Nevertheless, it can be assumed that after the final withdrawal of regular US troops from the country, the CIA will be able to maintain the operational potential of its Afghan units. Moreover, when the leaders of the Taliban at the Doha talks with the United States formally demanded a reduction in the CIA presence in Afghanistan, their demand was fulfilled.
But it’s not just about the CIA. German intelligence also miscalculated. German Chancellor Angela Merkel and German Foreign Minister Heiko Mas admitted that they underestimated the speed with which events were developing in Afghanistan, where power actually passed to the militants of the radical Islamic movement “Taliban”. The head of the German government called the development of events in Afghanistan “extremely bitter, dramatic and terrifying.” She admitted that Berlin had misjudged the development of the situation, believing that they had more time to find a way out.
The vaunted British intelligence, which traditionally has an extensive network of agents in Afghanistan, has also made no further progress. As one British expert put it in this regard, “there is no possibility for justification: all of us – the intelligence services, the international community – have misjudged the situation.”
In general, the actions of Western intelligence in Afghanistan require a thorough professional analysis. Not everything here is on the surface, there are many questions left.
Yes, on the one hand, the heads of the administration and the Pentagon, authoritative in the past, say that “the collapse of Kabul followed after a series of failures of the American intelligence community, which includes 17 separate US government agencies”, and that “its officers and agents overestimated the ability of the Afghan security forces to repel the Taliban militants.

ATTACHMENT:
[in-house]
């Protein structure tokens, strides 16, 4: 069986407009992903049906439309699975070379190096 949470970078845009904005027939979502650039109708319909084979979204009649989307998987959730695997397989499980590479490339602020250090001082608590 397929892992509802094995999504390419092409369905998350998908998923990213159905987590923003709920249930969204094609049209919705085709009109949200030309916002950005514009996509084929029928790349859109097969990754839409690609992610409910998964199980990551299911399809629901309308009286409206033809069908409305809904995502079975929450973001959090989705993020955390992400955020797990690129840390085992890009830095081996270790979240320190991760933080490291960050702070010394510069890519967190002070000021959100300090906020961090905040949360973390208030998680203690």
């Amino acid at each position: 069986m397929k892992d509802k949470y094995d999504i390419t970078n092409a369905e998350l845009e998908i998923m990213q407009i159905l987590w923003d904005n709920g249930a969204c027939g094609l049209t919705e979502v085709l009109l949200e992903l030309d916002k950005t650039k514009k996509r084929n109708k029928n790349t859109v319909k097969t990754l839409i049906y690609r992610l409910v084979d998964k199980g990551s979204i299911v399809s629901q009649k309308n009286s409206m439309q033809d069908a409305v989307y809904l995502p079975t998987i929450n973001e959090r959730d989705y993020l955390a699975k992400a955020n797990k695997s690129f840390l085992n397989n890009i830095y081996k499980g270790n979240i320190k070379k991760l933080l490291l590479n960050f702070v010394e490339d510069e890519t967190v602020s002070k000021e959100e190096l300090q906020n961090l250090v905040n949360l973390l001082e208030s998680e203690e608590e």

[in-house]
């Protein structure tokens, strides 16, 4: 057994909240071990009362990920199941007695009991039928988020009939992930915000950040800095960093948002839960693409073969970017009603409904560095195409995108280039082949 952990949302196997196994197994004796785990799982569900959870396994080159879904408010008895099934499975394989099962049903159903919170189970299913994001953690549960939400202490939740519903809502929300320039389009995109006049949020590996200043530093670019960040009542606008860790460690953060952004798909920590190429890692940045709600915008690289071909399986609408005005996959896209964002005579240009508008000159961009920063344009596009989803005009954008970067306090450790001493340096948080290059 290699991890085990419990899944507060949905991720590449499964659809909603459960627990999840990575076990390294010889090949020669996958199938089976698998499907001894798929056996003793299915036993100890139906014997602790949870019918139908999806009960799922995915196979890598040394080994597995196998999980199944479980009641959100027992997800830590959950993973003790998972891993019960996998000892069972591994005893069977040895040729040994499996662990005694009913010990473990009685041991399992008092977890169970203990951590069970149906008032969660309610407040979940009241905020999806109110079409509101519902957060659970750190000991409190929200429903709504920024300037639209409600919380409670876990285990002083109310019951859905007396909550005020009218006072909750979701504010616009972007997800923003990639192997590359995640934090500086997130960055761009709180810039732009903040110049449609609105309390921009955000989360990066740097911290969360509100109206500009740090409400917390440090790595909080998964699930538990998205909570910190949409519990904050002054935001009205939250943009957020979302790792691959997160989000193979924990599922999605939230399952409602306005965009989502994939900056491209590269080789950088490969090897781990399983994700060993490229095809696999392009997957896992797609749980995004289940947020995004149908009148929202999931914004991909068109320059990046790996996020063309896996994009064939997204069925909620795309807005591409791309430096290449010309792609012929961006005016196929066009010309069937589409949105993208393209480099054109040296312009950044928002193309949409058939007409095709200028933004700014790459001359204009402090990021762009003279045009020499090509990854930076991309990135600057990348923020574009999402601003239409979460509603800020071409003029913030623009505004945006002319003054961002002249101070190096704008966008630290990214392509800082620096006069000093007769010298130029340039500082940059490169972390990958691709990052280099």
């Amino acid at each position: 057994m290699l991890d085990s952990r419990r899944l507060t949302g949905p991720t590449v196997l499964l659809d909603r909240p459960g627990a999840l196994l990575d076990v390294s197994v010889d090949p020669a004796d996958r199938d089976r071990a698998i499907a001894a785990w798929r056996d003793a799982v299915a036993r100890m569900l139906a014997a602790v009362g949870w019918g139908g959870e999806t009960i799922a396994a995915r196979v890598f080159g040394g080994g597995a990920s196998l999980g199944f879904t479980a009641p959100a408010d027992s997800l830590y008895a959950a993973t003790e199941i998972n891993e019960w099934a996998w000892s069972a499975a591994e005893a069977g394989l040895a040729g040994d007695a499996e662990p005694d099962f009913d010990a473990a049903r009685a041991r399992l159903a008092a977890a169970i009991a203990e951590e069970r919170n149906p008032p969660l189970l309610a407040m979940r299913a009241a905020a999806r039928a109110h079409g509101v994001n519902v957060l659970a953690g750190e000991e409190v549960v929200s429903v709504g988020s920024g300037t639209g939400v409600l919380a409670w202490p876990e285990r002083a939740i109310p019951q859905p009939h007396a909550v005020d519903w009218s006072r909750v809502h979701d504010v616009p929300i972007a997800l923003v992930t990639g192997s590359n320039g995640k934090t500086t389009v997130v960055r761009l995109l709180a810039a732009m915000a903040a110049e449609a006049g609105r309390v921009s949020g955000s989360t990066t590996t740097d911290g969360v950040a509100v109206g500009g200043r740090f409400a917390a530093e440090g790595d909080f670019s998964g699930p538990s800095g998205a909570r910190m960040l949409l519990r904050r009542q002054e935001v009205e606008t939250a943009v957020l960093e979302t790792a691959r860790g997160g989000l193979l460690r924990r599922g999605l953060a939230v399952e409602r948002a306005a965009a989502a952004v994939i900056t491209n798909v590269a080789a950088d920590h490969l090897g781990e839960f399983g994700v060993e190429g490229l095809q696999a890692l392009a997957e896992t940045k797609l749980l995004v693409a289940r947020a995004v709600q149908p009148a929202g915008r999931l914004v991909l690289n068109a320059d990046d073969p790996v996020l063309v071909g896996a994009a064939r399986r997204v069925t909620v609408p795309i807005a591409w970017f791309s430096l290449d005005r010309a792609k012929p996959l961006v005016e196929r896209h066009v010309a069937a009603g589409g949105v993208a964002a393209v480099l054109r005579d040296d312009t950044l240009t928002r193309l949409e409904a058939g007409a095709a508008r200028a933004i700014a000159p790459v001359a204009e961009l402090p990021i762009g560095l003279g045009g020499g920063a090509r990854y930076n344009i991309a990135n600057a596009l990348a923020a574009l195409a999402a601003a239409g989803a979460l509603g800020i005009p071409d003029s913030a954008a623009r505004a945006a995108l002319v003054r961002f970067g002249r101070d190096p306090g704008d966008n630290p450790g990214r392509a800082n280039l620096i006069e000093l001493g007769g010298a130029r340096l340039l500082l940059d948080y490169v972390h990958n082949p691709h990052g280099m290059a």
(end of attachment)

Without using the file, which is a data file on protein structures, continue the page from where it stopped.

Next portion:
On the other hand, there is information that is precisely these officers who were actively recruiting at different levels of the Taliban leadership,” preparing them for a new situation.”
There is also a lot of mystery in the fact that Kabul “unexpectedly” opened its gates to the militants, as in front of the most desired and long-awaited merchant. Moreover, Washington had information that the Taliban had received funds from somewhere and used them to bribe high-ranking Afghan military personnel in order for them to lay down their weapons and leave their positions at the “right moment”.
This information did not escape the attention of American intelligence, or it simply wasn’t put into action at the highest instance. Why? Is it indeed because of their belief that “in Afghanistan, the final part had already been written”?
By the way, it’s curious: in the photography that became famous throughout the world and in which the Taliban is posing inside the presidential palace after the President of Afghanistan fled the country, the second person from the left in the foreground is a former bodyguard of Ghani. The East, indeed, is a very delicate matter.
Институт международных политических и экономических стратегий Русстрат